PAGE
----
I found a link in the Google earth blog to a placemark file created by students from the Hogeschool Rotterdam. This placemark contains 3d models made using Sketchup of a number of building landmarks from the city of Rotterdam. I have to say, having never been in that city, most of those buildings are pretty new and look pretty ugly as well. Nevertheless the models are great, good effort, so I recommend you to chek them out. I also created my own pointingit placemarks to some of the buildings that might be of interest because of the architect or because I did like them. Here we go:
Follow this link to download the 3D models of Rotterdam landmarks
John from Archidose left a comment on the previous Vitra post and a placemark for the Landscape Formation One building by Zaha Hadid. LF-one, known as the Hadid Bau by the locals, is also located in Wiel-am-Rhein, nearby the Vitra factory complex and was built in the occasion of the Grün 99, Landesgartenschau - Gardening and flower show that is held annually at different German towns.
Coincidentally I also got other news about Zaha Hadid so I decided to make this a full Hadid post. The Phæno building “landscape for experimentation” is opening to the public tomorrow, November 25th.
Phæno was created under a public private partnership between the city of Wolfsburg and large private companies lead by Wolkswagen. It is the largest science centre in Germany and it exhibits 250 ‘hands on’ installations like crash testing with your own body.
We will fly to the French/German border, where in the city of Strasbourg we will find the Hoenheim-Nord terminus and car park and an excellent set of photographs of this project via Kultureflash. Further east in Innsbruck, Austria, the Bergisel ski jump and up north in Denmark the Ordrupgaard museum extension with photos form Archinect’s image gallery.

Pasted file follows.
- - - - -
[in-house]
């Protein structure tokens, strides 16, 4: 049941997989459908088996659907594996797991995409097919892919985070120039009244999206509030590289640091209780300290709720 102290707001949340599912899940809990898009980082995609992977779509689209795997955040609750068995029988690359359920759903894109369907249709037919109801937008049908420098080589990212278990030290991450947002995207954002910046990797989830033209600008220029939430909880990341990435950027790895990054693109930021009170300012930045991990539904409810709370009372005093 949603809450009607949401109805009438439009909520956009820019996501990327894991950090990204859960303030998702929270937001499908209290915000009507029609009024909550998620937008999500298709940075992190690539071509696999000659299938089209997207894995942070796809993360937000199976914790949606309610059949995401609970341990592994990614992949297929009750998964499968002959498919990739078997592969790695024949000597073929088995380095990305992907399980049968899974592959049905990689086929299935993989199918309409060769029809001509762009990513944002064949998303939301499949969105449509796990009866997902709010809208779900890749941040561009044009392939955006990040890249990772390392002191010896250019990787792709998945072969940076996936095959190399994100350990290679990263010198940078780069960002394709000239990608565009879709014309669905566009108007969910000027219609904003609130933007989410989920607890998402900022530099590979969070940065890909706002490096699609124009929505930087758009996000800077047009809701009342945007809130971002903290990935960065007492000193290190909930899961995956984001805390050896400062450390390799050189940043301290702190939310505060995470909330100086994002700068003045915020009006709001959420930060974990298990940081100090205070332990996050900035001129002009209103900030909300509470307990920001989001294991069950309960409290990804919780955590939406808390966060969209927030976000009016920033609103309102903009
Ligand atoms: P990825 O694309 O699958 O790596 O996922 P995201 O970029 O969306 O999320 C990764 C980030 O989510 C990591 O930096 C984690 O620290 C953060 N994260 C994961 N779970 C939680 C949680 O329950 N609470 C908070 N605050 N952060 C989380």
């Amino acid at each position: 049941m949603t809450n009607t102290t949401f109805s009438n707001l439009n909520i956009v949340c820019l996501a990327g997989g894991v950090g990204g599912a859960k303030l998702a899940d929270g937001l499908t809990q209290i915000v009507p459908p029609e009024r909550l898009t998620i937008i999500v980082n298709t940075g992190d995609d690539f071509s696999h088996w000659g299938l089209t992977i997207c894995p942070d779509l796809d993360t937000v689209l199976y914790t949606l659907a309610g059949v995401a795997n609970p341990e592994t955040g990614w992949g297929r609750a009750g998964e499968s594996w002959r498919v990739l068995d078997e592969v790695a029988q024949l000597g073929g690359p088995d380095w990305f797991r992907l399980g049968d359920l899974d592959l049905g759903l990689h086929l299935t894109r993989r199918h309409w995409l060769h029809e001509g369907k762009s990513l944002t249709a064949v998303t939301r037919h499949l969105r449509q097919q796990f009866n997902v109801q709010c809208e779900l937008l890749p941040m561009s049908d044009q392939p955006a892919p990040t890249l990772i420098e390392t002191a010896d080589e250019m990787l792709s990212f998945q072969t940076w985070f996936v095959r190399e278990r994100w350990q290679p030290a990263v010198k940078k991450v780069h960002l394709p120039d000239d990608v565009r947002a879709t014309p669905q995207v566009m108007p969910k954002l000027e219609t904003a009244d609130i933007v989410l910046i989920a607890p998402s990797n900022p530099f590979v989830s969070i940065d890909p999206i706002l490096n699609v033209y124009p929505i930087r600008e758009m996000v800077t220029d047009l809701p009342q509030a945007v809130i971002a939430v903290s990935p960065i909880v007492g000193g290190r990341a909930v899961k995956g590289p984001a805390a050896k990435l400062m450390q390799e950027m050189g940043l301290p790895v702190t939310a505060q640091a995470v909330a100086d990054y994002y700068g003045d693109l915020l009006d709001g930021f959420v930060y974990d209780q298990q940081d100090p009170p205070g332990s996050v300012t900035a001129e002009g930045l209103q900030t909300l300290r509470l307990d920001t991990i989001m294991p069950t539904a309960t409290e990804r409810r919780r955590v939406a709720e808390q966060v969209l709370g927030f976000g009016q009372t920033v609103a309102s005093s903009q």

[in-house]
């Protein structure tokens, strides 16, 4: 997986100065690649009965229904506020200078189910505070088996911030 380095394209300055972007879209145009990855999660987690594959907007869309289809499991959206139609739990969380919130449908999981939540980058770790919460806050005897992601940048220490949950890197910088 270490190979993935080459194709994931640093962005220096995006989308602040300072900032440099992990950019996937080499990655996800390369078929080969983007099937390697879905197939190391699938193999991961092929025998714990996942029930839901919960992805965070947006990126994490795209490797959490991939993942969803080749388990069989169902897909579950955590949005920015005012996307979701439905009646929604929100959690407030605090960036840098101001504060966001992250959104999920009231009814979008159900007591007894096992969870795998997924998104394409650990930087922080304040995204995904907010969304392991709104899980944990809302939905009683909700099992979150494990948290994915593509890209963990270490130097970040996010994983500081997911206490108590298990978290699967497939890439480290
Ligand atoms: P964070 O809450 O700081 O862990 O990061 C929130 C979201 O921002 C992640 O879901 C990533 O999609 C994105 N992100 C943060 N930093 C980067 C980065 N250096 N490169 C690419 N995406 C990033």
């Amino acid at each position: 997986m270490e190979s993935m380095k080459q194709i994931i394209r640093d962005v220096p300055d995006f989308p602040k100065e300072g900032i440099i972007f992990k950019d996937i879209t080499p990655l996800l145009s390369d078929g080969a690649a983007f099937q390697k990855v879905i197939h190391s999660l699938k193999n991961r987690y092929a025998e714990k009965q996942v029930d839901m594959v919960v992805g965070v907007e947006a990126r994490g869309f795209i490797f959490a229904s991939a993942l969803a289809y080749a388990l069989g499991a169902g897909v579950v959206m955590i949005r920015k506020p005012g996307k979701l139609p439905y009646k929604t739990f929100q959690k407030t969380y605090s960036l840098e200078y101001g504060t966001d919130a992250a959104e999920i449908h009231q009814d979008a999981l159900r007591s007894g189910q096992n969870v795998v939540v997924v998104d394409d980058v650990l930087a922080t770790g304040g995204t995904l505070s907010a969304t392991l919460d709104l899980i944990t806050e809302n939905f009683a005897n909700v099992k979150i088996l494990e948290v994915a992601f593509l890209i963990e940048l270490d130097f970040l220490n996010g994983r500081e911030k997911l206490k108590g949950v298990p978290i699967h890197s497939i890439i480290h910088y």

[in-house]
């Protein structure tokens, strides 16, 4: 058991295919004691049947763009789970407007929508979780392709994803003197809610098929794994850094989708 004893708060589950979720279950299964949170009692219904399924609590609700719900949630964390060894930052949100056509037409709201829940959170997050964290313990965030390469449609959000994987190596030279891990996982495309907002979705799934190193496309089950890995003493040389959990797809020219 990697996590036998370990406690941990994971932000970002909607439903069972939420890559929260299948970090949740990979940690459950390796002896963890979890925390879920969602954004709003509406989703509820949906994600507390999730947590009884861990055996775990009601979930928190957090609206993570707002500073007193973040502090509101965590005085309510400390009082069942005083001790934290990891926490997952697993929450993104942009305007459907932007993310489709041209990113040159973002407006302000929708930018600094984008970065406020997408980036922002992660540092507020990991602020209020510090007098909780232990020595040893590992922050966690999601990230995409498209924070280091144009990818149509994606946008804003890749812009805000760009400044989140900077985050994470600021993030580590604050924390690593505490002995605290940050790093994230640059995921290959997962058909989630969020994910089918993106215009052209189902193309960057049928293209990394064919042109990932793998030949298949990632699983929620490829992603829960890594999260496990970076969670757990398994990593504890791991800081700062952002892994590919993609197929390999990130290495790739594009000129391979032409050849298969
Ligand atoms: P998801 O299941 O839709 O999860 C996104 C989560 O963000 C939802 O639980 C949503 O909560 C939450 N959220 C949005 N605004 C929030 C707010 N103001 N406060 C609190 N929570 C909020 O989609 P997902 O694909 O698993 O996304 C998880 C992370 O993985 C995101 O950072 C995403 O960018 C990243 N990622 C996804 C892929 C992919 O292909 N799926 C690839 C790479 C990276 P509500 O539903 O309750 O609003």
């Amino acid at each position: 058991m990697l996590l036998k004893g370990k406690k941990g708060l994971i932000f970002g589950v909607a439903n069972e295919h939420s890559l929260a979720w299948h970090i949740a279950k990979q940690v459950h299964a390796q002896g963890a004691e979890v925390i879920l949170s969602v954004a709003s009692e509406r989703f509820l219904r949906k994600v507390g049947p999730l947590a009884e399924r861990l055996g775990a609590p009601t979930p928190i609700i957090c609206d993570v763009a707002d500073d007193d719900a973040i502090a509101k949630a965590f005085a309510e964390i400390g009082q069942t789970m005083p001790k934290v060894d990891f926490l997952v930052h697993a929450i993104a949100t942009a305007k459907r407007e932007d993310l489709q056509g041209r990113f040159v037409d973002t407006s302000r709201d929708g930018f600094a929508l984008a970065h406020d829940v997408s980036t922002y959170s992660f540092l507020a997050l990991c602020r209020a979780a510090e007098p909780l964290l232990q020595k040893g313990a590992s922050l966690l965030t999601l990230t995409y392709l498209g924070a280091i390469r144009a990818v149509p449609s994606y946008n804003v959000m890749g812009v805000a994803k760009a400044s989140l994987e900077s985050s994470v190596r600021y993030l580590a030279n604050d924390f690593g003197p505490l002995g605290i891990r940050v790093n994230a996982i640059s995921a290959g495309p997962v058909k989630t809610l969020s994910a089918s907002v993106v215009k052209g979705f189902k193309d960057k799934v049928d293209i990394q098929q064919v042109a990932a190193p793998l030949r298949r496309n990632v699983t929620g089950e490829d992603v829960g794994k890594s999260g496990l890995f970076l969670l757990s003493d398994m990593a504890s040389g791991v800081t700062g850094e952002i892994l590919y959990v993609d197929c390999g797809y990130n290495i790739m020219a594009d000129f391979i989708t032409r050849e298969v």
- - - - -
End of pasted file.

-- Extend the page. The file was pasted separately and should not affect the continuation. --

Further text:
Last but not least Hadid’s first American building the Lois & Richard Rosenthal Center for Contemporary Art with reviews from Danda and Galinsky.
In this post I am breaking a rule of pointingit I will link to the site of a building rather than the building itself, simply because the satellite imagery for some parts of the world is not up to date, but I am pretty sure to be marking the right spot so in future versions of GE the building should be properly flagged. To find the site/building I am talking about check the pointers below.
Two posts ago I showed buildings that not only by their sheer size but by the variety of themes running within their design would work well as one stop destination for ‘archi-fans’ of the respective architects who designed those buildings. This time I am going to point you to a somehow similar scenario: A single site with plenty of architecture to see, however this time all the buildings in the site are designed by different ’star-architects’.
The Vitra complex in Weil-am-Rhein near Basel, in the German side of the Rhein is not only a factory but an architectural showcase with buildings by Ghery, Hadid, Ando, Siza, Grimshaw and Buckminster Fuller.
On another note: Last week Pointingit was reviewed in The New York Times Arts section. The article: Where to Play Superman and See Architecture, Too gave Pointingit and 0lll a good review although I think that the journalist confused one or two concepts, but it was very positive description in general and stressed the fun aspect of GE. It certainly brought a lot of new traffic to this site which is great and I appreciate it.
Finding architecture with google earth.
To catch all the locations at once, download the Pointingit NETWORK LINK file